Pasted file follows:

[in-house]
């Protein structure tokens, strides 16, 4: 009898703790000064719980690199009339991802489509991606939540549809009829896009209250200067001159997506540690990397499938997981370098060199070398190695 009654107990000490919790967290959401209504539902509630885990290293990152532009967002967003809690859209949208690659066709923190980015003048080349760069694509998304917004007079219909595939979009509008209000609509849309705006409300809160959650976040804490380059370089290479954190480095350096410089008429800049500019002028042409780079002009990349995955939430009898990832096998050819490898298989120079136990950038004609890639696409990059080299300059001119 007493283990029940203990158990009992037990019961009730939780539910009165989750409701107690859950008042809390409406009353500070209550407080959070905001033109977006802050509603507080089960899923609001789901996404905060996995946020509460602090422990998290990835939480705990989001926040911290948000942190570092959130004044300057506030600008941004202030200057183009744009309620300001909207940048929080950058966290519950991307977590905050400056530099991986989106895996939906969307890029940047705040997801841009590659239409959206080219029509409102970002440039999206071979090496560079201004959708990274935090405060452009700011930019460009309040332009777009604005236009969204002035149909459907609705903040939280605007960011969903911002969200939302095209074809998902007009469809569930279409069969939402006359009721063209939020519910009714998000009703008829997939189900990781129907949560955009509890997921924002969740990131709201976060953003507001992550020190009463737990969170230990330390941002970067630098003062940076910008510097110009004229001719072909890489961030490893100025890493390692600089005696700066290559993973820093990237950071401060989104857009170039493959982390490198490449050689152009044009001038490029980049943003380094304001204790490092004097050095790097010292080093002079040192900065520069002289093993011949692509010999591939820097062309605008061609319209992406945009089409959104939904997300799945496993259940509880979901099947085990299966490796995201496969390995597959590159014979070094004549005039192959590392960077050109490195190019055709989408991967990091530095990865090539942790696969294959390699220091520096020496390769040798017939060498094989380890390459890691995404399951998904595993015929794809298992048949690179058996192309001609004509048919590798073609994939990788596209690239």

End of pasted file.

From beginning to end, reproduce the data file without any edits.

[in-house]
């Protein structure tokens, strides 16, 4: 009898703790000064719980690199009339991802489509991606939540549809009829896009209250200067001159997506540690990397499938997981370098060199070398190695 009654107990000490919790967290959401209504539902509630885990290293990152532009967002967003809690859209949208690659066709923190980015003048080349760069694509998304917004007079219909595939979009509008209000609509849309705006409300809160959650976040804490380059370089290479954190480095350096410089008429800049500019002028042409780079002009990349995955939430009898990832096998050819490898298989120079136990950038004609890639696409990059080299300059001119 007493283990029940203990158990009992037990019961009730939780539910009165989750409701107690859950008042809390409406009353500070209550407080959070905001033109977006802050509603507080089960899923609001789901996404905060996995946020509460602090422990998290990835939480705990989001926040911290948000942190570092959130004044300057506030600008941004202030200057183009744009309620300001909207940048929080950058966290519950991307977590905050400056530099991986989106895996939906969307890029940047705040997801841009590659239409959206080219029509409102970002440039999206071979090496560079201004959708990274935090405060452009700011930019460009309040332009777009604005236009969204002035149909459907609705903040939280605007960011969903911002969200939302095209074809998902007009469809569930279409069969939402006359009721063209939020519910009714998000009703008829997939189900990781129907949560955009509890997921924002969740990131709201976060953003507001992550020190009463737990969170230990330390941002970067630098003062940076910008510097110009004229001719072909890489961030490893100025890493390692600089005696700066290559993973820093990237950071401060989104857009170039493959982390490198490449050689152009044009001038490029980049943003380094304001204790490092004097050095790097010292080093002079040192900065520069002289093993011949692509010999591939820097062309605008061609319209992406945009089409959104939904997300799945496993259940509880979901099947085990299966490796995201496969390995597959590159014979070094004549005039192959590392960077050109490195190019055709989408991967990091530095990865090539942790696969294959390699220091520096020496390769040798017939060498094989380890390459890691995404399951998904595993015929794809298992048949690179058996192309001609004509048919590798073609994939990788596209690239």